Deadly wildfire near Redding grows, claims 6th life
REDDING, Calif. -- As thousands of firefighters worked Sunday to push the massive Carr Fire away from homes and subdivisions, some still smoking from bouts with flame, the toll on the besieged city became only more clear -- and more grim.Posted — Updated
REDDING, Calif. -- As thousands of firefighters worked Sunday to push the massive Carr Fire away from homes and subdivisions, some still smoking from bouts with flame, the toll on the besieged city became only more clear -- and more grim.
A sixth fatality was found in the rubble, according to Shasta County sheriff's deputies. The victim's identity was not immediately released, though authorities said the individual had refused orders to evacuate. Two firefighters as well as a woman and her two great-grandchildren had previously been confirmed dead.
Meanwhile, nearly 520 structures were estimated to have burned, many on the western edge of Redding where the fire made an extraordinary run last week from the county's rural hills, near Whiskeytown Lake, into suburbia more than 10 miles away.
While the threat to the city has eased, the blaze showed little sign of letting up. It expanded to 89,194 acres as of Sunday, officials said, and was finding easy fuel to burn in the tinder-dry hills west of Whiskeytown Lake.
Temperatures in the area soared to 104 degrees Sunday, while fire officials said the blaze was so immense it was generating its own wind and weather patterns. Fire tornadoes were reported to have uprooted trees and overturned cars.
Close to 40,000 people remained under evacuation orders Sunday, with the small town of Lewistown in adjacent Trinity County becoming one of the latest to empty out.
Containment was estimated at just 5 percent. About 3,800 firefighters were on the job.
``We've had some big fires here before. I remember seeing flames leaping in the air. But nothing like this,'' said Shasta County Supervisor Leonard Moty, who represents the area where the fire ignited and has lived in Redding his entire life.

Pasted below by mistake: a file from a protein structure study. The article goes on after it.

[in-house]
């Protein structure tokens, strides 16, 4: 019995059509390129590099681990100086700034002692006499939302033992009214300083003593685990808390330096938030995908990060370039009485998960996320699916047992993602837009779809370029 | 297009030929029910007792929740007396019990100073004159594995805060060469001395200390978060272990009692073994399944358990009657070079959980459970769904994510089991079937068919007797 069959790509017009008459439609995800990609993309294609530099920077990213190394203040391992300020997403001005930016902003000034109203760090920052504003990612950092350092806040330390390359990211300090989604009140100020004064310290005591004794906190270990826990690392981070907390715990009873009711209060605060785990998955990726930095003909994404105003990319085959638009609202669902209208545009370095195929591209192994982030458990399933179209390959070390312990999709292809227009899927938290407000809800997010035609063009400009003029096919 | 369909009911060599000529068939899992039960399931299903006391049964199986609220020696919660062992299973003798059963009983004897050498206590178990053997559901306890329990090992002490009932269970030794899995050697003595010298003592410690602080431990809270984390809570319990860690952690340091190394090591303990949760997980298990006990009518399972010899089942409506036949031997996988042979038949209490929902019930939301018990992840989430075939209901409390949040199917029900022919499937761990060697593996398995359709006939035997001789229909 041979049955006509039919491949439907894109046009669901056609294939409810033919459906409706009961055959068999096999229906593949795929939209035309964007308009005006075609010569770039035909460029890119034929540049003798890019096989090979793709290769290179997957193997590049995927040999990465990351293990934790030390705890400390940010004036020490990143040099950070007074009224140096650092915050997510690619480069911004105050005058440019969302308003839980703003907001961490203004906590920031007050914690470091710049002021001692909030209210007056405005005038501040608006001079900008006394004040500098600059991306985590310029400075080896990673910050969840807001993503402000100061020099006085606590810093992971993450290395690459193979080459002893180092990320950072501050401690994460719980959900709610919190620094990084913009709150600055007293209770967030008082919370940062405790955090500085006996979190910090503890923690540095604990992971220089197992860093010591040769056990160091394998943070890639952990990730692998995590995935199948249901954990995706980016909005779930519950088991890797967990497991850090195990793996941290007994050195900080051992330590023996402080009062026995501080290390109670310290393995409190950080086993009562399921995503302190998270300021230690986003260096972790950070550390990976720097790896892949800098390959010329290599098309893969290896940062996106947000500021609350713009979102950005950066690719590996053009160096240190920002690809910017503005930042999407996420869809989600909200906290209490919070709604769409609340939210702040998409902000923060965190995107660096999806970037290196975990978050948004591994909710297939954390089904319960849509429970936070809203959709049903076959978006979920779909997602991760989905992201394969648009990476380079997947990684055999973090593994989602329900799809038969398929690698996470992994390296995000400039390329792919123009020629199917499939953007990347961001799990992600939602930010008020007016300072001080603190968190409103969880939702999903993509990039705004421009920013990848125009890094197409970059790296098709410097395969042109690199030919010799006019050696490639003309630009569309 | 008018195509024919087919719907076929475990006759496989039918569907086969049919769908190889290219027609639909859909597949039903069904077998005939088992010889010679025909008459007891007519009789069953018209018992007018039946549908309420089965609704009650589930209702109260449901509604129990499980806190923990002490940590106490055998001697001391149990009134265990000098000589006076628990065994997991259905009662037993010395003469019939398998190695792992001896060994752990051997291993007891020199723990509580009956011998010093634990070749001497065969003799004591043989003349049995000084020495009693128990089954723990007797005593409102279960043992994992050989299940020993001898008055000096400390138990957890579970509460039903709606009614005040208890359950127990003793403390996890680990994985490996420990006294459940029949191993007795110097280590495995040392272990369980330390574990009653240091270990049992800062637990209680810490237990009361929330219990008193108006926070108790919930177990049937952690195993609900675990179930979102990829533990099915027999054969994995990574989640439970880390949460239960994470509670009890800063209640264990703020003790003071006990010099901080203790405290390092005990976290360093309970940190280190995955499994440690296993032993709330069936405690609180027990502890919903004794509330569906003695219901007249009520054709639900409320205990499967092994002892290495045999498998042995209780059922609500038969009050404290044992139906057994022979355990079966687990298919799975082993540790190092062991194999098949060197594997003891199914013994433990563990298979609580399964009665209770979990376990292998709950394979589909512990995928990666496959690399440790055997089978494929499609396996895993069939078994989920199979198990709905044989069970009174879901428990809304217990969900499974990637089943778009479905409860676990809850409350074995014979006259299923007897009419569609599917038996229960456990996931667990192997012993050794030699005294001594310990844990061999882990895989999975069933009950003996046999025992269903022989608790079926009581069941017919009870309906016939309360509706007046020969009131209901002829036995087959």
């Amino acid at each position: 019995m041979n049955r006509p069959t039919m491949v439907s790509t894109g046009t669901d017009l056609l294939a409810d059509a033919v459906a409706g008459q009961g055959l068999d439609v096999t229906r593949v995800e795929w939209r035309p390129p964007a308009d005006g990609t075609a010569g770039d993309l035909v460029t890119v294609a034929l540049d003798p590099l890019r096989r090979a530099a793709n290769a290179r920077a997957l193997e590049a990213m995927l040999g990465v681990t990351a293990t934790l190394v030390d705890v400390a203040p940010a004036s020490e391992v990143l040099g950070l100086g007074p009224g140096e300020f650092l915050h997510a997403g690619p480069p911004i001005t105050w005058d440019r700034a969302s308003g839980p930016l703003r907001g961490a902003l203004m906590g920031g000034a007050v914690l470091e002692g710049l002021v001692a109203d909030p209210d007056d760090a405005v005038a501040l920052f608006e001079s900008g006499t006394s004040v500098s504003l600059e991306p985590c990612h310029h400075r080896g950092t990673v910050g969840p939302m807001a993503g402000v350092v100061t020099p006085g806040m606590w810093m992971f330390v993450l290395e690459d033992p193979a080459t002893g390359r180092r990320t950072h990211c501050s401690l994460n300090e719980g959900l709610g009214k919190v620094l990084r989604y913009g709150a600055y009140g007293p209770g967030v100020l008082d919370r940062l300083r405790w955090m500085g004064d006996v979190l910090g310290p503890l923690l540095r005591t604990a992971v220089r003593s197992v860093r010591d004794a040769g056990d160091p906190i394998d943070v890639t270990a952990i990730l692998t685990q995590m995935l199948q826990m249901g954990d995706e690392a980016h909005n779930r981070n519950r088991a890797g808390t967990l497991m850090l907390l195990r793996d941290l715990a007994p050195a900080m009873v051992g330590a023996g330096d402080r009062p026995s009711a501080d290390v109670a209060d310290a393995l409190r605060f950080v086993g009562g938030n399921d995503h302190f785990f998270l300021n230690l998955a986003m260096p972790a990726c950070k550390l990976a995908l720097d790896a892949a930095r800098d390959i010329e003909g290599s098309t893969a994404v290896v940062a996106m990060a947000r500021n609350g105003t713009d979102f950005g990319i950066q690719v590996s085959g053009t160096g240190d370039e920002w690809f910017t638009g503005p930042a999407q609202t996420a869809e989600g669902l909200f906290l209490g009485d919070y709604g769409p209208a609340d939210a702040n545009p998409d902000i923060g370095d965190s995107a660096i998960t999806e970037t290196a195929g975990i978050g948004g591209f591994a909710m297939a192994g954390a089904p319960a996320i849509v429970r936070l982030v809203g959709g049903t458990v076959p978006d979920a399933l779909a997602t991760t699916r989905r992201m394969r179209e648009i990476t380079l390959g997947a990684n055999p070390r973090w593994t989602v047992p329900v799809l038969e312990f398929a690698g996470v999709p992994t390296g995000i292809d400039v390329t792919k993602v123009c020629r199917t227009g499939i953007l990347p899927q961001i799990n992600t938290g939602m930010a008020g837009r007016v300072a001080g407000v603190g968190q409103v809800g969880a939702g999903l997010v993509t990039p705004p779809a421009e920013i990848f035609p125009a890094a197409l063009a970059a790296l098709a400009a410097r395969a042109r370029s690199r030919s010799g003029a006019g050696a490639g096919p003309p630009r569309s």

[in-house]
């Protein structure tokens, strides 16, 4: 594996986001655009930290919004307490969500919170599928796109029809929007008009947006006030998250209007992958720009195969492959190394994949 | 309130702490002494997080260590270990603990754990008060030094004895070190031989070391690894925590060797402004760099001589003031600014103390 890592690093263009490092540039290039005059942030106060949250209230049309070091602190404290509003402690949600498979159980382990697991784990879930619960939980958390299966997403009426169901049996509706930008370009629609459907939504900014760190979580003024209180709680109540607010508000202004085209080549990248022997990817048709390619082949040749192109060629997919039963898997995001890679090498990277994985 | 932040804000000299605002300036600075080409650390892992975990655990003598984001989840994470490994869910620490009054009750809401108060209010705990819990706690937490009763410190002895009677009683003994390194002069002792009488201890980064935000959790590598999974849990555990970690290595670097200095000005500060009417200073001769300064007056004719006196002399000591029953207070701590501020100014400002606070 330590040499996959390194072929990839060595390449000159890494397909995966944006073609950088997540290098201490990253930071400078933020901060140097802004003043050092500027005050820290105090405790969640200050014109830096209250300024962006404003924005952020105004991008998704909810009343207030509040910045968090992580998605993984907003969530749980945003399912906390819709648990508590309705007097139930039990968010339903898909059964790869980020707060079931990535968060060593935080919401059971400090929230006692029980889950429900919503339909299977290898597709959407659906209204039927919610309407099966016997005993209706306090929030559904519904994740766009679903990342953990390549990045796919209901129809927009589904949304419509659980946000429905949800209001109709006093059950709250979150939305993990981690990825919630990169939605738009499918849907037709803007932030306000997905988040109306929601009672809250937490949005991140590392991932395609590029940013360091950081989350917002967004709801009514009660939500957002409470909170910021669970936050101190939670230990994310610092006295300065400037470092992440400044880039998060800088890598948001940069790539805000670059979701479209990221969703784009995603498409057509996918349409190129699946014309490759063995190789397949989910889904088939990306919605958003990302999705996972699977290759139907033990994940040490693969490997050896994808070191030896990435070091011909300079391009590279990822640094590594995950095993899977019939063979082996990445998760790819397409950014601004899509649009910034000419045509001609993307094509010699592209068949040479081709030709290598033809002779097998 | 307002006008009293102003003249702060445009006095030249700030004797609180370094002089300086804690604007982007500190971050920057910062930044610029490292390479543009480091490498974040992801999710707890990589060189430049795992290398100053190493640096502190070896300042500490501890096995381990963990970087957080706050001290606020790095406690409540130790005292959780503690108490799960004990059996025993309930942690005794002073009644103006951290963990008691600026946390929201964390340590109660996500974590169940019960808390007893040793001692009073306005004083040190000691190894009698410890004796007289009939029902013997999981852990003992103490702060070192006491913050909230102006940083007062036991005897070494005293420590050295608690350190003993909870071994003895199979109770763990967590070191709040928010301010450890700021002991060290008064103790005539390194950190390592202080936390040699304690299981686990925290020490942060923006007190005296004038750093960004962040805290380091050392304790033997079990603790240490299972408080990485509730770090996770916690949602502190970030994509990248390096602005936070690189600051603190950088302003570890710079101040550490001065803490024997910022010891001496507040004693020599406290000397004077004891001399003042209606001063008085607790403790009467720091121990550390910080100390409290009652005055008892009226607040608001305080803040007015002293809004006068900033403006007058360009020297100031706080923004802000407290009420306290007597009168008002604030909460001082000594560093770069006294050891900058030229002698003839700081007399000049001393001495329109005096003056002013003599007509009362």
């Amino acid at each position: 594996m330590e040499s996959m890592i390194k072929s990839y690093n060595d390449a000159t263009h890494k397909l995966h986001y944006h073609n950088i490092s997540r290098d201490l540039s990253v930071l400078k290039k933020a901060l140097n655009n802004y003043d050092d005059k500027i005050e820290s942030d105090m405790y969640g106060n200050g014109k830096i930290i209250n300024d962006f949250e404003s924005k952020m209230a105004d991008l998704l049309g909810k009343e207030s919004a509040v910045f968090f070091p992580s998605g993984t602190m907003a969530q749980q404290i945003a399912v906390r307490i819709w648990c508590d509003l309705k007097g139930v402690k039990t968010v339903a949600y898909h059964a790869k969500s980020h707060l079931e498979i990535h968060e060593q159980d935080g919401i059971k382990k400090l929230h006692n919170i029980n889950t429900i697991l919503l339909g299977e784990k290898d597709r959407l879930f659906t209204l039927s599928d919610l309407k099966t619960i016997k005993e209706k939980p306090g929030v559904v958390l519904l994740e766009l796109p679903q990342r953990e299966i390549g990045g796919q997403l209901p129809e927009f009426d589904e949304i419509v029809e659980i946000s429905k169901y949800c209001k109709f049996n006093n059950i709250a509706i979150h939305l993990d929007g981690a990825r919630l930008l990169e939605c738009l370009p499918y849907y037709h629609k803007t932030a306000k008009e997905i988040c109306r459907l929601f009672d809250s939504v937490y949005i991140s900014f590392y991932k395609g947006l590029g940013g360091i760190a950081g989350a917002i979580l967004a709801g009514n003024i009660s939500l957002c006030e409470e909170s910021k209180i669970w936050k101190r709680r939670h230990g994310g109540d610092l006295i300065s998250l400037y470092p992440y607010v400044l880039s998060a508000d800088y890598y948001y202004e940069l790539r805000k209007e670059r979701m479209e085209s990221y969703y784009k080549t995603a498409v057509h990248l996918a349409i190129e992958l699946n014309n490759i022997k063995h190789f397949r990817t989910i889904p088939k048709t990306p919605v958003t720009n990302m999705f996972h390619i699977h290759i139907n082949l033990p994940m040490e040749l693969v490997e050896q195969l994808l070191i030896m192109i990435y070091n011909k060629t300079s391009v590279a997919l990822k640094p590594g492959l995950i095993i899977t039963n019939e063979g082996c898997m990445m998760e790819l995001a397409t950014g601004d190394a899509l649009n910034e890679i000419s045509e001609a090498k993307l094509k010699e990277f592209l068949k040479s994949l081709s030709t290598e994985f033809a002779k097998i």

Although evacuation orders had not been lifted Sunday for burned-out parts of the city, Anna Noland was determined to learn the fate of her home near Keswick Dam.
Noland was at work Thursday night when the Carr Fire roared into the city. With flames approaching, she wasn't about to wait for the official order to tell her 16-year-old daughter, who was home, to evacuate their residence of eight years. And it's a good thing her daughter got out, Noland said, because they never got a call or text telling them to go.
The fire, Noland discovered on Sunday, devoured all but the front wall of their house on Cape Cod Drive, leaving a charred pile of their life possessions inside. Noland remained surprisingly upbeat in the face of the destruction, excited to see some trinkets had survived.
``I found an Eiffel Tower and some gnomes,'' she exclaimed.
While her neighbor's home was spared, most of the houses on the street and adjoining streets were also leveled, a ghostly scene reminiscent of the neighborhoods devastated in last October's Wine Country fires.
The victims of the Carr Fire include Melody Bledsoe and her great-grandchildren, Emily Roberts, 5, and James Roberts, 4. The three were found dead in the ashes of their Redding home Saturday.
``Grandma did everything she could to save them,'' said family member Amanda Woodley in a Facebook post. ``She was hovered over them both with a wet blanket.''
Also among the dead were two men battling the blaze, bulldozer operator Don Ray Smith, 81, of Pollock Pines, and Jeremy Stoke, a fire inspector with the Redding Fire Department.
The fire started on the afternoon of July 23 from a vehicle mechanical failure, which authorities have not elaborated on.
Sunday's growth was less than in previous days, which provided at least a little optimism among firefighters.
``Today is a much better day,'' said Bret Gouvea, the fire's incident commander.
Authorities, however, said the fire was continuing to expand in all directions, except toward Redding. Officials warned that a heat advisory for the area through Monday morning may continue to create challenging conditions.
Richard Urban, 79, and Barbara Urban, 78, were eager to return home after evacuating in their 33-foot Winnebago Adventurer on Friday to a friend's farm across town.
In their 48 years in the house, the couple has evacuated multiple times.
``But this time,'' Richard said, ``I thought we were done.''
Fortunately for the Urbans, when they arrived home to their leafy south Redding neighborhood, they found that their house had been spared.
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